When we’re scrolling through the list of fonts in our word processors, looking for the perfect combinations for printing, not many of us stop to consider where they came from. It might not seem a particularly interesting topic, but, cast your eye over the line of text you’re reading now. Each of the letters in that line had to be designed by someone; a decision was made about the thickness and height of every “h” and the size of the “hole” of every “o.” Each letter has to fit in with its brothers and sisters along the line. A good font is a masterpiece of design, and some of them have histories that go back to the birth of printing.
Garamond is a font you might have heard of: in the later years of the last century it was made famous by Apple, who used it in nearly all of their advertising and documentation. The name Garamond originates with one of the creators of the font, Monsieur Claude Garamond, a punch-cutter from France. Punch cutters are the people who made the metal shapes from which letters were cast back in the days of letterpress printing, before modern laser and inkjet technologies (as in the image). Garamond lived in the late 14th Century and was responsible for — among other things — the introduction of the apostrophe into the French language.
So, where does a punch cutter start when he wants to make some new letterforms? At the time many documents were still handwritten, because printing was a fairly clumsy and expensive technology, so those that wrote documents had beautiful calligraphic handwriting. Garamond’s lowercase letters are based on the handwriting of the librarian of King Francis I, Angelo Vergecio, and the italics on the writing of Garamond’s assistant, Robert Granjon. There is a font today named after Granjon, which is actually very close in design to the earliest Garamond.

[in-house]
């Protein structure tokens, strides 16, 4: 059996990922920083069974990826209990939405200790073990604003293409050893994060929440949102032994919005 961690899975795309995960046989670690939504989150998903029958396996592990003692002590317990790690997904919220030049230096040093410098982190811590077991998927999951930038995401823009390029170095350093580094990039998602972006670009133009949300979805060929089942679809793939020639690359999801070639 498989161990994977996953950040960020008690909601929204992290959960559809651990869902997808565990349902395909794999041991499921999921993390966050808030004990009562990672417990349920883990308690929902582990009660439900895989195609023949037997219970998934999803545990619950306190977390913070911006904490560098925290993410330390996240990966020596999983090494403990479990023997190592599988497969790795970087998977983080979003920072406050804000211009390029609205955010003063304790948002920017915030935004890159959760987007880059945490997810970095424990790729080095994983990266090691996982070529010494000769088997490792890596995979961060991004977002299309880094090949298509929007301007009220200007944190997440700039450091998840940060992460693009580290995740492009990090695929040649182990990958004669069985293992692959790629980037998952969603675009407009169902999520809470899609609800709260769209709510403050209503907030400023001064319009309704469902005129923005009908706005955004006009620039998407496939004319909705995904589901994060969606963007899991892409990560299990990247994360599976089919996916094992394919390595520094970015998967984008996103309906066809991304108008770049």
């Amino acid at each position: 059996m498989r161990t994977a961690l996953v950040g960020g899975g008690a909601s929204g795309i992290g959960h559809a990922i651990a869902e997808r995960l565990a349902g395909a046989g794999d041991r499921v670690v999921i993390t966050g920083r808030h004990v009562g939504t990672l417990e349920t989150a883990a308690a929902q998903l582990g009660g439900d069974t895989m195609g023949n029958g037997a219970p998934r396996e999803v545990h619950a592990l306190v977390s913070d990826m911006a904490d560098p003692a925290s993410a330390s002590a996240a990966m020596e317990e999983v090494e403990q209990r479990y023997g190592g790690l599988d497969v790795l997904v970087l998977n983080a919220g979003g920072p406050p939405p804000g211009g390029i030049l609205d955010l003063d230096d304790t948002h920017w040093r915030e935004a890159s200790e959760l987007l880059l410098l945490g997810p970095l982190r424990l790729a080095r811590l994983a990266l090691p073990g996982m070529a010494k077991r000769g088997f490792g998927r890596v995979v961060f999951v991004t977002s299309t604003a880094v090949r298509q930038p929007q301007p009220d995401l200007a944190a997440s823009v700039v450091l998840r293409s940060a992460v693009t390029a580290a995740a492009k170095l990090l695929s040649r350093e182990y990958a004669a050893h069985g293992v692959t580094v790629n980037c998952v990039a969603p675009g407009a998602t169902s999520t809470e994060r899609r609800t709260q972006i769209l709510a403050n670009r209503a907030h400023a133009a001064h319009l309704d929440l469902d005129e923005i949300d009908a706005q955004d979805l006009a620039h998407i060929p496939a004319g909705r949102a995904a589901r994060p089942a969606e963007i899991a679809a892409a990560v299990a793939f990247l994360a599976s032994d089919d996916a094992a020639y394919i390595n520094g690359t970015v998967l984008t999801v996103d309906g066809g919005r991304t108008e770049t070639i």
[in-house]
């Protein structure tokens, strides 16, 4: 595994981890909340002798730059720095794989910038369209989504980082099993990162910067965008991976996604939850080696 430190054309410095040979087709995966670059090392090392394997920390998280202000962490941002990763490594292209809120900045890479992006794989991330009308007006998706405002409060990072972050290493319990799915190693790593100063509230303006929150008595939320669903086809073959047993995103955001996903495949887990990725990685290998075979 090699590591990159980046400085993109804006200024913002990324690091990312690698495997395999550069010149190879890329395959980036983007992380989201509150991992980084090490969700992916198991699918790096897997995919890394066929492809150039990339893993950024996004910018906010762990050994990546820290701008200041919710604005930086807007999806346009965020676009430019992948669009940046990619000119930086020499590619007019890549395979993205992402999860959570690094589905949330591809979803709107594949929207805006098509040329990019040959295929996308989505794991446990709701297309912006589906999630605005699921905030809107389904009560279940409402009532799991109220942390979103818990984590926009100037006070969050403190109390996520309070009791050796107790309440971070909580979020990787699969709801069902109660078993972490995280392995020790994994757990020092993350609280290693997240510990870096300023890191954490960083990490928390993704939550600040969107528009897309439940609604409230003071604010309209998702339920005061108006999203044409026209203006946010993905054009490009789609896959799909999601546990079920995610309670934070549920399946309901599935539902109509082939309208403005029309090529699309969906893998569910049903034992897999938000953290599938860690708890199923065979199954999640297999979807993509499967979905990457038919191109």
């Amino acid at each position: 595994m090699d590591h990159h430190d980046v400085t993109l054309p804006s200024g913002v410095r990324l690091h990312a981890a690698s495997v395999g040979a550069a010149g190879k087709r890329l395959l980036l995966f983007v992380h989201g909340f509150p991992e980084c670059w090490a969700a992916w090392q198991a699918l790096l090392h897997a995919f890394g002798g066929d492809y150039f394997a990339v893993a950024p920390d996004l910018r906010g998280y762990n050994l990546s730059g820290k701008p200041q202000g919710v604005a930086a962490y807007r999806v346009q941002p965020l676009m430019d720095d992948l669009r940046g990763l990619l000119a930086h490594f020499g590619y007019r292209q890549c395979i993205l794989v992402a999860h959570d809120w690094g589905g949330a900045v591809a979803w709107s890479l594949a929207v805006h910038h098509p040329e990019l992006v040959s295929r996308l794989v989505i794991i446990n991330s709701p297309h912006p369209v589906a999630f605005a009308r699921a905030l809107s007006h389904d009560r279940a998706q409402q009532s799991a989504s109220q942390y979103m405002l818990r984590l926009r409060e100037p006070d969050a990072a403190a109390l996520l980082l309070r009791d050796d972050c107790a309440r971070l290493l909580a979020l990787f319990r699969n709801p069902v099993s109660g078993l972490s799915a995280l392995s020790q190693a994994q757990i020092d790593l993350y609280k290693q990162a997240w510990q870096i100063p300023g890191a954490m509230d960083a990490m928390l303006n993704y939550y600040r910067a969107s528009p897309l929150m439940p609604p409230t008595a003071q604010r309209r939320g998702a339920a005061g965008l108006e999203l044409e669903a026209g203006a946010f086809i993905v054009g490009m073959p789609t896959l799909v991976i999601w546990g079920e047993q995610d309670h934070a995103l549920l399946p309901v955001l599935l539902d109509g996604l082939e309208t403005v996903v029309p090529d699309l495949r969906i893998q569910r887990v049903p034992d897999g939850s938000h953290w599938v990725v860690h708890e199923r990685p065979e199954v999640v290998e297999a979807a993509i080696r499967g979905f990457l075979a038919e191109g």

The typeface we call Garamond today, is, in fact, a little different from what Garamond created. Several decades after Garamond’s death, a different printer, by the name of Jean Jannon released a somewhat similar looking typeface. Jannon got himself in trouble with the French government, who raided his office, and took his typeface. Cardinal Richelieu — the one from the Three Musketeers — took a shine to it, and made it the official typeface of the Royal Postal Service. When, following the revolution and the reign of Napoleon, the French National Printing office adopted it, they misattributed Jannon’s font to Garamond, and 20th Century designers used Jannon’s “Garamond” as the basis for their designs.
Through five centuries, the Garamond that sits in your font selector, and until recently adorned almost everything Apple created, has been used for printing everything from official French government publications to the picture books of Dr Seuss. Most typefaces have a story to go with them, so should you care to explore the content of your font selector, you’ll find a rich world of history to delve into.